Mesa, AZ is a desert community, which means our air is very dry as well as being hot. Air conditioners can help address the temperature, but do very little to increase the humidity of the air. In fact, they can often do more harm than good in that department. As they cool the air, moisture condenses and becomes liquid (much like dew that forms in the early mornings). Your air conditioner safely collects the condensate in a pan and removes it from the system, but the effect is to make the dry air even drier. Awhole-house humidifier can be the answer, and understanding how these systems work is key to explaining their benefits to you.
Relative humidity—a term you may often hear during the weather report on TV—is a gauge used to measure the percentage of ambient moisture in the air. 0% relative humidity means no moisture at all, while 100% humidity basically means rain. In order for human beings to be comfortable, the relative humidity needs to be between 30% and 50%. If it gets any lower, your skin will dry out and start to crack. Your sinuses and throat will feel dry and scratchy, elevating the risk of a cold or sickness, and the furnishings in your home will suffer damage as they dry up.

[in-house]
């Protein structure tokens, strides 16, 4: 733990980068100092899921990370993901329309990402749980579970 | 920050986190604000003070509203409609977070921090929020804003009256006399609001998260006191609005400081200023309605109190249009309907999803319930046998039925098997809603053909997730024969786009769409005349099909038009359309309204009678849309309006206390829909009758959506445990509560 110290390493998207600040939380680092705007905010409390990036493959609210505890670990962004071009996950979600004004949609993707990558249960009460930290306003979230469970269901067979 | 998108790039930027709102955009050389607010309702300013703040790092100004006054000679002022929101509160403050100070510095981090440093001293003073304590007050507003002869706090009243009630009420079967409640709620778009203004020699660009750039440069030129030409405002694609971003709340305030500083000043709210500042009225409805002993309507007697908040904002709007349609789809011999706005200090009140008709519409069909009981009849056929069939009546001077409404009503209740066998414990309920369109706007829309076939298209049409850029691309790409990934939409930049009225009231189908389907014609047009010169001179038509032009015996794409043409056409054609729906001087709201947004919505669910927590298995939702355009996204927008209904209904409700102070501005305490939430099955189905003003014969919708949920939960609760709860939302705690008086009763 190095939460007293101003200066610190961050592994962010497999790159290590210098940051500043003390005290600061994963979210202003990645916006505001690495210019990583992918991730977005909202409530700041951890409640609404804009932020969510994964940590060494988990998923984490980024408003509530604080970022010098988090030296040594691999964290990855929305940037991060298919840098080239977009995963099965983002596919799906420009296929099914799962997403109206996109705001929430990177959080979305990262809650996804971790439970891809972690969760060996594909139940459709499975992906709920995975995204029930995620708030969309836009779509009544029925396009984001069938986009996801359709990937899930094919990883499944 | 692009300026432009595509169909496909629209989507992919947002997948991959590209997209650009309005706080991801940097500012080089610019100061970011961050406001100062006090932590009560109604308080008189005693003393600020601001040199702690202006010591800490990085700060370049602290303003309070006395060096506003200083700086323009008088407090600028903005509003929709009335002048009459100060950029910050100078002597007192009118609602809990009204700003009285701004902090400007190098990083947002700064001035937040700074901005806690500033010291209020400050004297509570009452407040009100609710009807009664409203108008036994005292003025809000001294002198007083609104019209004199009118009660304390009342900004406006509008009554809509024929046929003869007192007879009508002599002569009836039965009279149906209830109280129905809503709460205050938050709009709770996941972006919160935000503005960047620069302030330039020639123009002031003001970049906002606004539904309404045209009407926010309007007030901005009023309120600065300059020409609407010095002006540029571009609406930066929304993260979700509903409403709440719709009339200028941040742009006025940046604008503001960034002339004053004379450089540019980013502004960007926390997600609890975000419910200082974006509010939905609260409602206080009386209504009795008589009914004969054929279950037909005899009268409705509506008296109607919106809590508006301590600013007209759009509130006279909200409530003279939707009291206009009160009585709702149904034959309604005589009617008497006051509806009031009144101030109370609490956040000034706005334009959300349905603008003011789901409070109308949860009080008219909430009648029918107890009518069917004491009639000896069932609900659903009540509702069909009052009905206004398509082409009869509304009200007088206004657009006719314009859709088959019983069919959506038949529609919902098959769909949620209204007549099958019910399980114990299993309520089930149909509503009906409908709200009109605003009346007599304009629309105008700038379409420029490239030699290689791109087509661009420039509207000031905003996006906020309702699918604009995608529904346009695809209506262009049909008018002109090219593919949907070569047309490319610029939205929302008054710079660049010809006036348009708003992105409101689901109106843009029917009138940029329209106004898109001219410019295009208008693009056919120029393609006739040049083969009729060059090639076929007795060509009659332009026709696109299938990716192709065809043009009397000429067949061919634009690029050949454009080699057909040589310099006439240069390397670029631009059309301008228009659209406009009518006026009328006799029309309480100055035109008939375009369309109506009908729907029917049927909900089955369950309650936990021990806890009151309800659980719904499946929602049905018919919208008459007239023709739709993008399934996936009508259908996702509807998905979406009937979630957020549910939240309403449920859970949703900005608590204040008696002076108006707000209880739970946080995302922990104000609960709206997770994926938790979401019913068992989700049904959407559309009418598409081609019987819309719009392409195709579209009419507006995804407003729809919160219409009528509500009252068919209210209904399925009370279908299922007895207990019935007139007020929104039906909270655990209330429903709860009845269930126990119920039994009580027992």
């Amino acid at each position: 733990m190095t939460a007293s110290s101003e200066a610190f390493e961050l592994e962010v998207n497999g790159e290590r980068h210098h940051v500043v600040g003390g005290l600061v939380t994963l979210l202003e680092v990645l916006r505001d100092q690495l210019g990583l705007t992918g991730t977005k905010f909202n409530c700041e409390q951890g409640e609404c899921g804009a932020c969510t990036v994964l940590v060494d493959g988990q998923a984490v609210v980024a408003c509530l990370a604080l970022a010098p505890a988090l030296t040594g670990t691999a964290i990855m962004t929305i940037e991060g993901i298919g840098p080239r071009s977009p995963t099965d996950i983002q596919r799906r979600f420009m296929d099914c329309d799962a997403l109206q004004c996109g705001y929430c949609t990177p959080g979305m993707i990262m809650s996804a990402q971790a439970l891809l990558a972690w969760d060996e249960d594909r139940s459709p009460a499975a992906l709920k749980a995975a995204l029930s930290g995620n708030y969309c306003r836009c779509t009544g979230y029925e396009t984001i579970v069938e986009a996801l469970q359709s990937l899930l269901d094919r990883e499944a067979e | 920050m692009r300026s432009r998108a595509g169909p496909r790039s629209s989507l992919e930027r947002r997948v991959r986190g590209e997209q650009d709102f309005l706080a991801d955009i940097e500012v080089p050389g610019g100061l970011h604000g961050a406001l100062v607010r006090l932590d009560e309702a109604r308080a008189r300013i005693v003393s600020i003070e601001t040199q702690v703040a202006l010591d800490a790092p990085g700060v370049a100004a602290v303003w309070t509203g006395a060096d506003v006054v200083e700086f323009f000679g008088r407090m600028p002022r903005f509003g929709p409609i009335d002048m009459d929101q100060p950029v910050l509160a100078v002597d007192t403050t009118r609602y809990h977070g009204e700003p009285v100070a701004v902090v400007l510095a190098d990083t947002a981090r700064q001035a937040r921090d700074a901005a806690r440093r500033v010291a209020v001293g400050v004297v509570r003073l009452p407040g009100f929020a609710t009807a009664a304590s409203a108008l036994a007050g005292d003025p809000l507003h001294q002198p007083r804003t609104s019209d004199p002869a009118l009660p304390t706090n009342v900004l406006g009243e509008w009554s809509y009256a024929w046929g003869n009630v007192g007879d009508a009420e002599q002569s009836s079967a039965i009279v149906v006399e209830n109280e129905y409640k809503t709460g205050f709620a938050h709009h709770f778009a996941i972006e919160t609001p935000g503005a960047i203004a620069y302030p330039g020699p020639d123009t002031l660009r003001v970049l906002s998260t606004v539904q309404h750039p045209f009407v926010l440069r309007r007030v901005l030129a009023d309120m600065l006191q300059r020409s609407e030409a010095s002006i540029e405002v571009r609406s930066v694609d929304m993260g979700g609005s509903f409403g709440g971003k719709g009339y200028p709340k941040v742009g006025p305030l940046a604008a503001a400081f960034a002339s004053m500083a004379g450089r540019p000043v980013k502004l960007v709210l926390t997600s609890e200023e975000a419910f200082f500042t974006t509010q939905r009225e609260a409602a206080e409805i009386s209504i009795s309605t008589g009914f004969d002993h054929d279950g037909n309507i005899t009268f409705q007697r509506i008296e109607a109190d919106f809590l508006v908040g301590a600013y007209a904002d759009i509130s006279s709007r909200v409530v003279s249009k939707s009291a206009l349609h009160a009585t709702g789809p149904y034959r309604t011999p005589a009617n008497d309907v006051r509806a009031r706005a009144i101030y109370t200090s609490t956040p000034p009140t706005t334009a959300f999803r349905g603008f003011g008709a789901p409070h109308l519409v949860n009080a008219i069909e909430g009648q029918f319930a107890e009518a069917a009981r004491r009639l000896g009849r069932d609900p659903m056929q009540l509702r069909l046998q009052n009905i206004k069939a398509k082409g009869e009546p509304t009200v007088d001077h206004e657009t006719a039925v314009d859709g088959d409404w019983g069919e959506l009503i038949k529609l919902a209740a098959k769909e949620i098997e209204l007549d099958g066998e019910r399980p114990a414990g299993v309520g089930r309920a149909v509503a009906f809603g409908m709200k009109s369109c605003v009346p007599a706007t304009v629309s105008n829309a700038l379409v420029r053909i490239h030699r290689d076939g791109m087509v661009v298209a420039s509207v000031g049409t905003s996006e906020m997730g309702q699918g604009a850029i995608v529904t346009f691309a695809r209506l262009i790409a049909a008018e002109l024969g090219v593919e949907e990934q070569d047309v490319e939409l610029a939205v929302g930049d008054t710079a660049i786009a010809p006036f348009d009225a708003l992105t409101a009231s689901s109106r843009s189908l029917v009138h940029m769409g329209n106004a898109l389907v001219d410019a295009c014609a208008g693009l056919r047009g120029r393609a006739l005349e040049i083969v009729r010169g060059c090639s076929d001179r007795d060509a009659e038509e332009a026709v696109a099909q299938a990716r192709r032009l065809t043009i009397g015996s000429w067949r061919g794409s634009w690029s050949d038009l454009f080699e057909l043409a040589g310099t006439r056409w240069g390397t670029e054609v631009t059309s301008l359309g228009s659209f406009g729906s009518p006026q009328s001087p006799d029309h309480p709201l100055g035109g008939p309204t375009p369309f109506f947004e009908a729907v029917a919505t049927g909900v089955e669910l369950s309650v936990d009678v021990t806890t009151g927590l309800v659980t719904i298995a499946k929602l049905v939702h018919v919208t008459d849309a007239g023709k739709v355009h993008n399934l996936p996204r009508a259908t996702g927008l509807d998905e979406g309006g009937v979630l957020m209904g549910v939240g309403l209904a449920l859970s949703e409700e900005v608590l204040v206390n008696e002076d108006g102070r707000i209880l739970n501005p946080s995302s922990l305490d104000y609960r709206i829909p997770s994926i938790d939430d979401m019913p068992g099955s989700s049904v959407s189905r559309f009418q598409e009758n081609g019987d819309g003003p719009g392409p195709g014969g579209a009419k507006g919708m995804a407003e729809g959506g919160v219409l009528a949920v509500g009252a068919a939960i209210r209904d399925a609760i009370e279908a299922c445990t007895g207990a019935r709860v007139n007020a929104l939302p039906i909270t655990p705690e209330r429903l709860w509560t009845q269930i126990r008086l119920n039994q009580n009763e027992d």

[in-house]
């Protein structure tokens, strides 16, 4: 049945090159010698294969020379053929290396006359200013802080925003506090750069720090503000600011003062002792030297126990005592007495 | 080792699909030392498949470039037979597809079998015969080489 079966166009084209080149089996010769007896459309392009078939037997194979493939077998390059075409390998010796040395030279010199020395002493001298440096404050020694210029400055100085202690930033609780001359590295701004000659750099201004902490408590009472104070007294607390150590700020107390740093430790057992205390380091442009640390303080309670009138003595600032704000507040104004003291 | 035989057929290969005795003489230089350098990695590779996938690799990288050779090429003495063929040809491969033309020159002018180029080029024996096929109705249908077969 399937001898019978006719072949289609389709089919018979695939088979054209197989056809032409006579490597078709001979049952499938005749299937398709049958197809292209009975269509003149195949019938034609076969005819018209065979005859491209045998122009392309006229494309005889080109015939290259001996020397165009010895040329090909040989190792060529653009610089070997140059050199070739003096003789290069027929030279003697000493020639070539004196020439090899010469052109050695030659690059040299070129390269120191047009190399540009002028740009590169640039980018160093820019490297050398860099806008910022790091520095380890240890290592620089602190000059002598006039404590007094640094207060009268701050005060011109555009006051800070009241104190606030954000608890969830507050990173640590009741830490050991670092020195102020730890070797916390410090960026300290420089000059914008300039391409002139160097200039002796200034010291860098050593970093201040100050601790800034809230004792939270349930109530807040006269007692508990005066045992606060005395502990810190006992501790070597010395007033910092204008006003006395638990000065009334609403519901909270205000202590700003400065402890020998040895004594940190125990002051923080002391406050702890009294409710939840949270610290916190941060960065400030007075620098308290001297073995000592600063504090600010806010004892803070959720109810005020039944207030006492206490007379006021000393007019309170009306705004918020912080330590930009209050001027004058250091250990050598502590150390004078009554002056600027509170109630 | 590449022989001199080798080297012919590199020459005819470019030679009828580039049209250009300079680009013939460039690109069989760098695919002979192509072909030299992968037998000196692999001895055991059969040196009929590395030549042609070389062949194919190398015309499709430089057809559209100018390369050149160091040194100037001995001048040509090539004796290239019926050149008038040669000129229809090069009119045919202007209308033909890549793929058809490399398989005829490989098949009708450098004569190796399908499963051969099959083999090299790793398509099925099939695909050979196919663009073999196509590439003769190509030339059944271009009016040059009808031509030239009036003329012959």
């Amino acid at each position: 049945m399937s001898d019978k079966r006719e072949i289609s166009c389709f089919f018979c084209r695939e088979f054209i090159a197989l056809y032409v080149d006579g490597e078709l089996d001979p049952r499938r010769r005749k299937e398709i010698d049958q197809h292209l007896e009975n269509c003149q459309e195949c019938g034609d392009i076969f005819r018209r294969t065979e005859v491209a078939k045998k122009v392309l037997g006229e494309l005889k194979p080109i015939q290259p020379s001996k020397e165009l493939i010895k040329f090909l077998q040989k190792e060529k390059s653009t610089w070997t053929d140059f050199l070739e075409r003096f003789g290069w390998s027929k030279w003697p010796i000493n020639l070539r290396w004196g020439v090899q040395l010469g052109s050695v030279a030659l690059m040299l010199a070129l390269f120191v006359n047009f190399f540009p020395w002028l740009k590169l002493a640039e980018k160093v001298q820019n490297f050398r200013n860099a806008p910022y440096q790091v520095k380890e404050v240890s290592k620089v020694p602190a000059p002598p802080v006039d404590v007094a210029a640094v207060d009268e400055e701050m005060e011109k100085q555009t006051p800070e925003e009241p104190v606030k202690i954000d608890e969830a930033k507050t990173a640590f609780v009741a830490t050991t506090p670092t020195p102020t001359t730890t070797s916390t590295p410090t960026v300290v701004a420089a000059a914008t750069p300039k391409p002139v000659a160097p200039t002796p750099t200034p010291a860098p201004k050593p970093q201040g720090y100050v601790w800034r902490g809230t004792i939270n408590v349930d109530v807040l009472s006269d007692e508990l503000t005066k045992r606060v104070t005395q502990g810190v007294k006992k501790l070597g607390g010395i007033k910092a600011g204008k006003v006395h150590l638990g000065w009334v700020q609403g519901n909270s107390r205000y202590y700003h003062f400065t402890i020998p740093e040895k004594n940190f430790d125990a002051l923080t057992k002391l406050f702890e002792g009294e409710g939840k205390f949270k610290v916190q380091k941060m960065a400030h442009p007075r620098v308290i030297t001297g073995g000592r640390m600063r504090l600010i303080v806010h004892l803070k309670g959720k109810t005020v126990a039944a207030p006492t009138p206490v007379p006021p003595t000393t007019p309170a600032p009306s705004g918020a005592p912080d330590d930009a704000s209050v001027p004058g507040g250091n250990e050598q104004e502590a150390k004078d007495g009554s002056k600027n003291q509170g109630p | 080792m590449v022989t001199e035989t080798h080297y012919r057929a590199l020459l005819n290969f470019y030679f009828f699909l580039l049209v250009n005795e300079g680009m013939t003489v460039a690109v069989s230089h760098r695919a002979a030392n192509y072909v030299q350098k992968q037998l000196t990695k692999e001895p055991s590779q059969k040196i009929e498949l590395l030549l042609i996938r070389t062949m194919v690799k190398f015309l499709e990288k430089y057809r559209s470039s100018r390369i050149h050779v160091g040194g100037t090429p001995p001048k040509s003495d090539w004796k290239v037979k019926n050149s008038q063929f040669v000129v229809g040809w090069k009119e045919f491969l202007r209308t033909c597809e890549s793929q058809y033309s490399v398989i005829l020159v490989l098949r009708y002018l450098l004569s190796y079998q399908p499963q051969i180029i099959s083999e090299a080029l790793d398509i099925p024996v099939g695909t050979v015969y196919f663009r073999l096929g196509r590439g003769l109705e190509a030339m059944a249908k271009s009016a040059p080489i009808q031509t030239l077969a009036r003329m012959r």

How Humidifiers Work
Humidifiers gauge the amount of moisture in the air and will vaporize water to add to it if it’s needed. When installed in your air conditioning system, it can circulate the moisture throughout your home, making the air more comfortable in the process. In order for that to happen, it needs access to a regular water supply and be installed properly in your system by a trained technician.
If you’re tired of dry air in your home, then a humidifier may be the perfect answer. Call the pros at John’s refrigeration for more information!